When you graduate, you no longer have a teacher supporting you and guiding you in the use of your skills. You’re on your own. Developing your own feedback loop is therefore an essential part of your professional development.
Do a post session reflection and fill in your coaching log.
This is an essential professional development practice that can raise self awareness, identify your strengths, and find areas that need sharpening up.
#4 – the fourth way to build confidence is to get feedback from your clients. There are a few types of feedback that you can get in a session.
- You can get non-verbal cues from your client.
Watch their body language through the session with you. Do they become more open? Do they seem more relaxed? Does their energy or excitement build?.
These are all non-verbal cues that indicate your client is growing and getting something important out of the session with you.
- You can ask your clients for feedback at the end of each session.
Build it into your session close to ask what they learnt about themselves and if they have any feedback on the coaching. What you’ll find is that clients are usually so thankful and grateful for your listening or the realisation they had.
Many new graduate coaches I speak to think that listening to someone doesn’t have any value and isn’t worth anything but when you hear your clients expressing their heartfelt gratitude for your holding space you’ll start to really see how valuable it is for the client and that’s what this is all about-them.
- Ask clients to complete a written survey at the end of their whole coaching program asking them what they liked, didn’t like, what changed, and how they changed, and what their next goals are.
This will give you a LOT of information about the entire process as well as your skills, and about their own openness to change, commitment and self-responsibility.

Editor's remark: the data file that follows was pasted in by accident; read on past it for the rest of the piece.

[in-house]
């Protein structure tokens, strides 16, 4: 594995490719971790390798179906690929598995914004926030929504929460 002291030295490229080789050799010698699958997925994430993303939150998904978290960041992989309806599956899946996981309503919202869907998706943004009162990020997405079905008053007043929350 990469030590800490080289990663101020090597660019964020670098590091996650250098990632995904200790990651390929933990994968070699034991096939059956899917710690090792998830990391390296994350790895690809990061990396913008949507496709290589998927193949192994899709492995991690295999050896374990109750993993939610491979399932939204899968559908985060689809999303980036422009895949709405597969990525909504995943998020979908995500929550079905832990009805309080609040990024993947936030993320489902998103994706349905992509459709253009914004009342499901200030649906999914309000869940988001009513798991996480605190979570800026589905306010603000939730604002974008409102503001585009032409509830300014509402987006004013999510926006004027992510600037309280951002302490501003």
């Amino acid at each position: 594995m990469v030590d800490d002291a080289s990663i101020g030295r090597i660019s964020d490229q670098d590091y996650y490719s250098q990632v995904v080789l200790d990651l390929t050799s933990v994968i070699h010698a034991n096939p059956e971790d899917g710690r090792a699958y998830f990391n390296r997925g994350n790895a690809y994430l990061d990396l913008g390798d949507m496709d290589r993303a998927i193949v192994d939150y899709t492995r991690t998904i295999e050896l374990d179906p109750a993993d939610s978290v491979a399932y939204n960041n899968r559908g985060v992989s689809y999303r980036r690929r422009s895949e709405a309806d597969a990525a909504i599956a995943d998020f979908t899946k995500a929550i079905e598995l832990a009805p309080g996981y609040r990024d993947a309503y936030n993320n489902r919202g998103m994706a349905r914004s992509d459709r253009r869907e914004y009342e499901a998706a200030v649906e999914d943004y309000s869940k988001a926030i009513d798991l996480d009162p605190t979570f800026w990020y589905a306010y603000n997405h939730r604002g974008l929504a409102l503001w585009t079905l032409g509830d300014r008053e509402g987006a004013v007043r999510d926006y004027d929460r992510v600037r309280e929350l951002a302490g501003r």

#5 – The fifth way to build confidence in your coaching ability is to help your client measure and monitor changes they experience on a week by week basis.
Monitoring and measuring could include the assessment of weekly goals using percent success for each goal, it could also include physical measurements that they may take such as number of steps or 1 to 10 scales for stress or energy.
Anything that they are physically recording and seeing changes in is giving you evidence that your process your methodology and your skills and their readiness to change a facilitating shifts that have value to the client. And all of these give you ongoing evidence that will help you to build confidence in your coaching skills.
The caveat for this one is that some clients struggle to change due to their own beliefs or past trauma that have nothing to do with your skill. It may simply mean that their challenges are outside your scope and referral is required.
The way to build confidence in your coaching ability is to actually do it.
We discussed two ways to build confidence.
1. Start with confidence in your modality.
It will help your brain and your mindset to focus on the positives that your qualification or modality can create.
Look to experienced practitioners in your industry and observe your role models to validate that what you’re doing is effective and credible.
2. Build confidence in your coaching ability by coaching, and collecting feedback.